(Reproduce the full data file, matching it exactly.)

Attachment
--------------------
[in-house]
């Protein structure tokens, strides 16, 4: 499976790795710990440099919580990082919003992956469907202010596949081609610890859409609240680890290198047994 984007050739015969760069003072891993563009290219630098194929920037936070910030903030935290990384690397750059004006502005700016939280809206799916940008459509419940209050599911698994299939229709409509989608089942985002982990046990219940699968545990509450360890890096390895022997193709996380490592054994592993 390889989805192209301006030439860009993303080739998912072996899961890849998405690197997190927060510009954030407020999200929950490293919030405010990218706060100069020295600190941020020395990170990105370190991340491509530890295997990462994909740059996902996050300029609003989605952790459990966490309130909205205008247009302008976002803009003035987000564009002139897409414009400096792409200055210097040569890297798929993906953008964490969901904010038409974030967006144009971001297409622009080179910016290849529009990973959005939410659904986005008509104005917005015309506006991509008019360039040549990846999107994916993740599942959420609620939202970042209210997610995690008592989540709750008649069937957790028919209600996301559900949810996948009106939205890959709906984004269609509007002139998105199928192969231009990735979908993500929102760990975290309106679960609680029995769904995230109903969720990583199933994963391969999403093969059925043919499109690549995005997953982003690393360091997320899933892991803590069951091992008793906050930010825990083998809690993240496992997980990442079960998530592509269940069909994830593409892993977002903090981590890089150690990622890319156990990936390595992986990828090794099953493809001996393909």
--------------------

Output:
[in-house]
């Protein structure tokens, strides 16, 4: 499976790795710990440099919580990082919003992956469907202010596949081609610890859409609240680890290198047994 984007050739015969760069003072891993563009290219630098194929920037936070910030903030935290990384690397750059004006502005700016939280809206799916940008459509419940209050599911698994299939229709409509989608089942985002982990046990219940699968545990509450360890890096390895022997193709996380490592054994592993 390889989805192209301006030439860009993303080739998912072996899961890849998405690197997190927060510009954030407020999200929950490293919030405010990218706060100069020295600190941020020395990170990105370190991340491509530890295997990462994909740059996902996050300029609003989605952790459990966490309130909205205008247009302008976002803009003035987000564009002139897409414009400096792409200055210097040569890297798929993906953008964490969901904010038409974030967006144009971001297409622009080179910016290849529009990973959005939410659904986005008509104005917005015309506006991509008019360039040549990846999107994916993740599942959420609620939202970042209210997610995690008592989540709750008649069937957790028919209600996301559900949810996948009106939205890959709906984004269609509007002139998105199928192969231009990735979908993500929102760990975290309106679960609680029995769904995230109903969720990583199933994963391969999403093969059925043919499109690549995005997953982003690393360091997320899933892991803590069951091992008793906050930010825990083998809690993240496992997980990442079960998530592509269940069909994830593409892993977002903090981590890089150690990622890319156990990936390595992986990828090794099953493809001996393909």